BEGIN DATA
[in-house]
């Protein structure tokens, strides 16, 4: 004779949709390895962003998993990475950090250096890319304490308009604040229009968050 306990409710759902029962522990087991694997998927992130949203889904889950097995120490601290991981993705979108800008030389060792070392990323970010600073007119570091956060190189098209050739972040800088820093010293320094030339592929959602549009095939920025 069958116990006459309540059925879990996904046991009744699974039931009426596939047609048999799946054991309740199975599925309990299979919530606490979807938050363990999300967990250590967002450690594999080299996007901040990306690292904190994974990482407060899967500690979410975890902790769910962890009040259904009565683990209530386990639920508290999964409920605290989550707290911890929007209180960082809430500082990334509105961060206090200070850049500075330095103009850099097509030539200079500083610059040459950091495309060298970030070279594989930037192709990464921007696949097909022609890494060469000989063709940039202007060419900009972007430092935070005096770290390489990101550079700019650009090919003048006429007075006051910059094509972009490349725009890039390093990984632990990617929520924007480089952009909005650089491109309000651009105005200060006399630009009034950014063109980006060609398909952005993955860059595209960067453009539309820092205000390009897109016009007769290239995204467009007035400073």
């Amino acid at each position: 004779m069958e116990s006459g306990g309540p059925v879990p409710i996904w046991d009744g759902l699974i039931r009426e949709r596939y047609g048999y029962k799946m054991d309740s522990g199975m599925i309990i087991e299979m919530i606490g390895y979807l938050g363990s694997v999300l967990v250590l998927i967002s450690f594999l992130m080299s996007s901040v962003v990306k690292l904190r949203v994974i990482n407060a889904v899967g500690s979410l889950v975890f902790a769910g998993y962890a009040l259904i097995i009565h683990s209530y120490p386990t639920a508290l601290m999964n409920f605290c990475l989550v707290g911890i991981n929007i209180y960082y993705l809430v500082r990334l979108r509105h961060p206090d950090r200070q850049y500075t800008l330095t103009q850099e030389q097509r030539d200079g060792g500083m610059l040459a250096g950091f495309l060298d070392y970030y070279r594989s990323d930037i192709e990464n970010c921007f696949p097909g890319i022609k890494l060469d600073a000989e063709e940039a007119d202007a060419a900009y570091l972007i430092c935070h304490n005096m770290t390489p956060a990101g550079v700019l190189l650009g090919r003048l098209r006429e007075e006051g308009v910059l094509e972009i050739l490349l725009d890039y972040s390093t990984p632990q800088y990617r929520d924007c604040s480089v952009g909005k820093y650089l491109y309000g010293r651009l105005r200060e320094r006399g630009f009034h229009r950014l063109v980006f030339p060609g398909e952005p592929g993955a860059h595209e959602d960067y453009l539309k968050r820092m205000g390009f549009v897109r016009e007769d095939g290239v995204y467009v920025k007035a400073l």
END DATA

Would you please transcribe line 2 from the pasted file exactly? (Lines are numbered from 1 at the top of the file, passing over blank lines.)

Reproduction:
């Protein structure tokens, strides 16, 4: 004779949709390895962003998993990475950090250096890319304490308009604040229009968050 306990409710759902029962522990087991694997998927992130949203889904889950097995120490601290991981993705979108800008030389060792070392990323970010600073007119570091956060190189098209050739972040800088820093010293320094030339592929959602549009095939920025 069958116990006459309540059925879990996904046991009744699974039931009426596939047609048999799946054991309740199975599925309990299979919530606490979807938050363990999300967990250590967002450690594999080299996007901040990306690292904190994974990482407060899967500690979410975890902790769910962890009040259904009565683990209530386990639920508290999964409920605290989550707290911890929007209180960082809430500082990334509105961060206090200070850049500075330095103009850099097509030539200079500083610059040459950091495309060298970030070279594989930037192709990464921007696949097909022609890494060469000989063709940039202007060419900009972007430092935070005096770290390489990101550079700019650009090919003048006429007075006051910059094509972009490349725009890039390093990984632990990617929520924007480089952009909005650089491109309000651009105005200060006399630009009034950014063109980006060609398909952005993955860059595209960067453009539309820092205000390009897109016009007769290239995204467009007035400073």